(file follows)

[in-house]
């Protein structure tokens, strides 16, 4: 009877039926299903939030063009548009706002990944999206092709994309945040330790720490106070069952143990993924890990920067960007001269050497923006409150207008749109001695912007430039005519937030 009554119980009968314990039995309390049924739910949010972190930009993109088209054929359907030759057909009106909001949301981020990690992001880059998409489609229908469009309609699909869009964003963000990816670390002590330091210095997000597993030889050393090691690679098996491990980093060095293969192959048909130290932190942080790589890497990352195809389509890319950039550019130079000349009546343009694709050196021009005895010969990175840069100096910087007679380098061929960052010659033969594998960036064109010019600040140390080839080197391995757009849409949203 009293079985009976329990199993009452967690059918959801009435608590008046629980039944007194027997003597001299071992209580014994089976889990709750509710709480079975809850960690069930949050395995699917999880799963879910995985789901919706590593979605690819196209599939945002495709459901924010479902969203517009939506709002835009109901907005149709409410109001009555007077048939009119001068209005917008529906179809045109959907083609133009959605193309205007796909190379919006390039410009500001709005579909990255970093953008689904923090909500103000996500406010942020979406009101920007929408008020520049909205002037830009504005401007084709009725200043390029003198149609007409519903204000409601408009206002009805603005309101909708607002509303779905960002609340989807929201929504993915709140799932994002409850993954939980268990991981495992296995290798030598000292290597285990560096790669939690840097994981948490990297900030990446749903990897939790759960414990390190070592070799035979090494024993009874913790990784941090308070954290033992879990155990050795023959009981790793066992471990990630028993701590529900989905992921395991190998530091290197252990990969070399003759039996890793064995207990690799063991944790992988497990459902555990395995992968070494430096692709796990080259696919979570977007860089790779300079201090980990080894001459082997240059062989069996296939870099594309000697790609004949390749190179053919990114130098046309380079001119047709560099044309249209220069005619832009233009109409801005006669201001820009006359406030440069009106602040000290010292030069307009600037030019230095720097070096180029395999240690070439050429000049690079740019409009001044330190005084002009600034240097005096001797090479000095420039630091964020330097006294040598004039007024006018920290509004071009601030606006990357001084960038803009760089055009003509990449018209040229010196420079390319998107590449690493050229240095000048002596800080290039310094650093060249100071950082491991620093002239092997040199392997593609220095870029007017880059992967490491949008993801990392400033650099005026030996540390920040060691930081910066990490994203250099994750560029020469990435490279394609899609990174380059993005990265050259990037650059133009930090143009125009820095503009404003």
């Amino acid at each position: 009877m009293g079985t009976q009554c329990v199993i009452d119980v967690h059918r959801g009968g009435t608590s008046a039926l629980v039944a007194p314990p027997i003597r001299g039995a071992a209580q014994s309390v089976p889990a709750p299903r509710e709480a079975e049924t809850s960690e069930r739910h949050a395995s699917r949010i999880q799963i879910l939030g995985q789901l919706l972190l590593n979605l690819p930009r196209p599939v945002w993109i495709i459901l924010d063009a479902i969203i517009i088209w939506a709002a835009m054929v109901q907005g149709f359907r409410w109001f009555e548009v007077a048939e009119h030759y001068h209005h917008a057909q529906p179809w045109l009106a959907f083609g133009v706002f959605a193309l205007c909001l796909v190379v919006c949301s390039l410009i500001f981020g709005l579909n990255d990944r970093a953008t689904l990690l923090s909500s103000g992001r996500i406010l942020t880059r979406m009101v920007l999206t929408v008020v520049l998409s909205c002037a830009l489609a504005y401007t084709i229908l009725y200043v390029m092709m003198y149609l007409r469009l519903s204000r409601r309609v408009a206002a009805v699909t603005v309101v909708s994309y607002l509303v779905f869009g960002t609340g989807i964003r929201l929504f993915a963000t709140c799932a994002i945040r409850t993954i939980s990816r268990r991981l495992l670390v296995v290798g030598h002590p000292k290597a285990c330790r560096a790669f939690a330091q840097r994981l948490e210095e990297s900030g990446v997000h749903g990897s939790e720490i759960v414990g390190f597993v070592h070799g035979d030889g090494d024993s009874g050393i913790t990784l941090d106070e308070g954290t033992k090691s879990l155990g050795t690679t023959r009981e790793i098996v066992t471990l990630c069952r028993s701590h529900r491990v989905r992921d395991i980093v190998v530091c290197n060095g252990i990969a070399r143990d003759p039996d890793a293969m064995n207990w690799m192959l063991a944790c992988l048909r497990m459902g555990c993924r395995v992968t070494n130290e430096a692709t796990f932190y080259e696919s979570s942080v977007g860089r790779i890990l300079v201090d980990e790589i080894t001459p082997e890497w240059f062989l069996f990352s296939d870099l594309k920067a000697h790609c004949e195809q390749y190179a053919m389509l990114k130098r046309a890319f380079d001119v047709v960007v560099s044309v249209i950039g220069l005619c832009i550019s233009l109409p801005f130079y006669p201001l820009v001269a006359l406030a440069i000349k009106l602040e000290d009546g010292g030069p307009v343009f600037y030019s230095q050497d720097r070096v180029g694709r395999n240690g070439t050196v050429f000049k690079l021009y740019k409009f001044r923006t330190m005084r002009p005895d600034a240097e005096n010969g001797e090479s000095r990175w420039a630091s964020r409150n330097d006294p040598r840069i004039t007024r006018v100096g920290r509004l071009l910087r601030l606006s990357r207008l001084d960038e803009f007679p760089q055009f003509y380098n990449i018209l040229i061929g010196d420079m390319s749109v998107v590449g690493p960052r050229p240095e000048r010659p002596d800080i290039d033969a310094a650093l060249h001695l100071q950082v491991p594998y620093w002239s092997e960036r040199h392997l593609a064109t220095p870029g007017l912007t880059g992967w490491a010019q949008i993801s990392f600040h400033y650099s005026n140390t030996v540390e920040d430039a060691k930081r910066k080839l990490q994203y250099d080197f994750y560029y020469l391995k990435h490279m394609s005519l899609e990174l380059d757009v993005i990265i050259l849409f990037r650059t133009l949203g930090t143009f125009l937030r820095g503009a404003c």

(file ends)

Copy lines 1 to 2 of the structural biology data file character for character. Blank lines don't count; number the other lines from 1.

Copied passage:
[in-house]
């Protein structure tokens, strides 16, 4: 009877039926299903939030063009548009706002990944999206092709994309945040330790720490106070069952143990993924890990920067960007001269050497923006409150207008749109001695912007430039005519937030 009554119980009968314990039995309390049924739910949010972190930009993109088209054929359907030759057909009106909001949301981020990690992001880059998409489609229908469009309609699909869009964003963000990816670390002590330091210095997000597993030889050393090691690679098996491990980093060095293969192959048909130290932190942080790589890497990352195809389509890319950039550019130079000349009546343009694709050196021009005895010969990175840069100096910087007679380098061929960052010659033969594998960036064109010019600040140390080839080197391995757009849409949203 009293079985009976329990199993009452967690059918959801009435608590008046629980039944007194027997003597001299071992209580014994089976889990709750509710709480079975809850960690069930949050395995699917999880799963879910995985789901919706590593979605690819196209599939945002495709459901924010479902969203517009939506709002835009109901907005149709409410109001009555007077048939009119001068209005917008529906179809045109959907083609133009959605193309205007796909190379919006390039410009500001709005579909990255970093953008689904923090909500103000996500406010942020979406009101920007929408008020520049909205002037830009504005401007084709009725200043390029003198149609007409519903204000409601408009206002009805603005309101909708607002509303779905960002609340989807929201929504993915709140799932994002409850993954939980268990991981495992296995290798030598000292290597285990560096790669939690840097994981948490990297900030990446749903990897939790759960414990390190070592070799035979090494024993009874913790990784941090308070954290033992879990155990050795023959009981790793066992471990990630028993701590529900989905992921395991190998530091290197252990990969070399003759039996890793064995207990690799063991944790992988497990459902555990395995992968070494430096692709796990080259696919979570977007860089790779300079201090980990080894001459082997240059062989069996296939870099594309000697790609004949390749190179053919990114130098046309380079001119047709560099044309249209220069005619832009233009109409801005006669201001820009006359406030440069009106602040000290010292030069307009600037030019230095720097070096180029395999240690070439050429000049690079740019409009001044330190005084002009600034240097005096001797090479000095420039630091964020330097006294040598004039007024006018920290509004071009601030606006990357001084960038803009760089055009003509990449018209040229010196420079390319998107590449690493050229240095000048002596800080290039310094650093060249100071950082491991620093002239092997040199392997593609220095870029007017880059992967490491949008993801990392400033650099005026030996540390920040060691930081910066990490994203250099994750560029020469990435490279394609899609990174380059993005990265050259990037650059133009930090143009125009820095503009404003």